The security firm and the US government are advising the public to immediately stop using the popular GPS tracking device, or at least minimize exposure to it, citing a variety of vulnerabilities that allow hackers to remotely disable cars while they are in motion. track location history, turn off alarms and turn off fuel.
An assessment by security firm BitSight found six vulnerabilities in the Micodus MV720, a GPS tracker that sells for about $20 and is widely available. The researchers who conducted the evaluation believe that the same critical vulnerabilities are present in other models of Micodus trackers. The Chinese manufacturer says it has 1.5 million tracking devices deployed to 420,000 customers. BitSight found that the device is being used in 169 countries by customers including governments, military, law enforcement, aerospace, shipping and manufacturing companies.
BitSight found what it says are six “serious” vulnerabilities in the device that allow for many possible attacks. One drawback is the use of unencrypted HTTP connections, which allows remote hackers to conduct man-in-the-middle attacks that intercept or modify requests sent between the mobile app and back-end servers. Other vulnerabilities include a flawed mobile app authentication mechanism that could allow attackers to access a hard-coded key to block trackers, and the ability to use your own IP address, which allows hackers to monitor and control all connections, inbound and outbound. device.
The security firm said it first contacted Micodes in September to notify company officials of the vulnerabilities. BitSight and CISA finally made the findings public on Tuesday after months of trying to privately engage with the manufacturer. At the time of writing, all vulnerabilities remain unpatched and unpatched.
“BitSight recommends that individuals and organizations currently using MiCODUS MV720 GPS tracking devices disable those devices until a fix is available,” the researchers wrote. “Organizations using any MiCODUS GPS tracker, regardless of model, should be warned about the insecurity of its system architecture, which can put any device at risk.”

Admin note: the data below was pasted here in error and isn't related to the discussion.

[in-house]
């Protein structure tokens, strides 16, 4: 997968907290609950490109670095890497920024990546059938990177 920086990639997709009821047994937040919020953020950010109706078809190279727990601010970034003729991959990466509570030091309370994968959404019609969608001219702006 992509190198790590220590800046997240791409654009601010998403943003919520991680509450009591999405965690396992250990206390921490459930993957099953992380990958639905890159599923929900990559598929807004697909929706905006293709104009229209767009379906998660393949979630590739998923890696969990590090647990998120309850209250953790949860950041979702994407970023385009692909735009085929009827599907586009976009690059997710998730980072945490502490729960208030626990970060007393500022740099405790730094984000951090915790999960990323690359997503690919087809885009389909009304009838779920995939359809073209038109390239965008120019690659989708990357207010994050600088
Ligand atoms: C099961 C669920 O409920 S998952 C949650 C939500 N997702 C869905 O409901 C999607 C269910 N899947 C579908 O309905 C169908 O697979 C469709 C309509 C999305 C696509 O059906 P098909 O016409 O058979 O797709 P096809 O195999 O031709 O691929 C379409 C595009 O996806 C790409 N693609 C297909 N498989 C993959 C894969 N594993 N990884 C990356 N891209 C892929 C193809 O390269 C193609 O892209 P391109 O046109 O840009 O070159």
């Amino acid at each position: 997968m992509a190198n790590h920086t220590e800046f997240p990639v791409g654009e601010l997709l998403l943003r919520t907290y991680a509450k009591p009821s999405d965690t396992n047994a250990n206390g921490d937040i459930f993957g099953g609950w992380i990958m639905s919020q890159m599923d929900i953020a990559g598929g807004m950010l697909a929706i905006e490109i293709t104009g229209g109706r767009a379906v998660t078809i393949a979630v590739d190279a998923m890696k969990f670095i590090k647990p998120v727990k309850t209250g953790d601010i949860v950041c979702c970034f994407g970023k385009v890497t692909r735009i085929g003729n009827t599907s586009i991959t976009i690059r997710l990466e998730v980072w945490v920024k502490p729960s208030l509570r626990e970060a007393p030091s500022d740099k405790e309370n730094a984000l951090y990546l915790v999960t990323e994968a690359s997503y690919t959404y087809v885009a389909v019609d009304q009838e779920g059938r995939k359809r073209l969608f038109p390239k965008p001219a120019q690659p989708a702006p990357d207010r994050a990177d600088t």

The US Cybersecurity and Infrastructure Security Administration also warns of the risks associated with critical security bugs.
“Successfully exploiting these vulnerabilities could allow an attacker to control any MV720 GPS tracker, providing access to location, routes, fuel shutdown commands, and disabling various functions (such as alarms),” the agency wrote.
The vulnerabilities include one, tracked as CVE-2022-2107, a hardcoded password with a severity rating of 9.8 out of 10. Micodus trackers use it as a master password. Hackers who obtain this passcode can use it to log into a web server, impersonate a legitimate user, and send commands to the tracker via SMS messages that appear to be coming from the GPS user’s mobile number. With this control, hackers can:
• Take full control of any GPS tracker
• Access to location information, routes, geofencing and real-time location tracking.
• Shut off the fuel supply to vehicles
• Disable alarm and other functions
A separate vulnerability, CVE-2022-2141, results in an authentication state violation in the protocol that the Micodus server and the GPS tracker use to communicate. Other vulnerabilities include a hard-coded password used by the Micodus server, a reflected cross-site scripting error on the web server, and an insecure direct object reference on the web server. Other tracking designations include CVE-2022-2199, CVE-2022-34150, CVE-2022-33944.
“Exploitation of these vulnerabilities can have catastrophic and even life-threatening consequences,” BitSight researchers write. “For example, an attacker could use some vulnerabilities to disable fuel for an entire fleet of commercial or emergency vehicles. Or an attacker could use GPS information to track and suddenly stop vehicles on dangerous highways. Attackers may covertly track people or demand a ransom to return malfunctioning vehicles to working order. There are many possible scenarios that could result in loss of life, damage to property, invasion of privacy, and endanger national security.”
Attempts to contact Micodes for comment have been unsuccessful.
BitSight warnings are important. Anyone using one of these devices should turn it off immediately if possible and consult a trained security professional before using it again.
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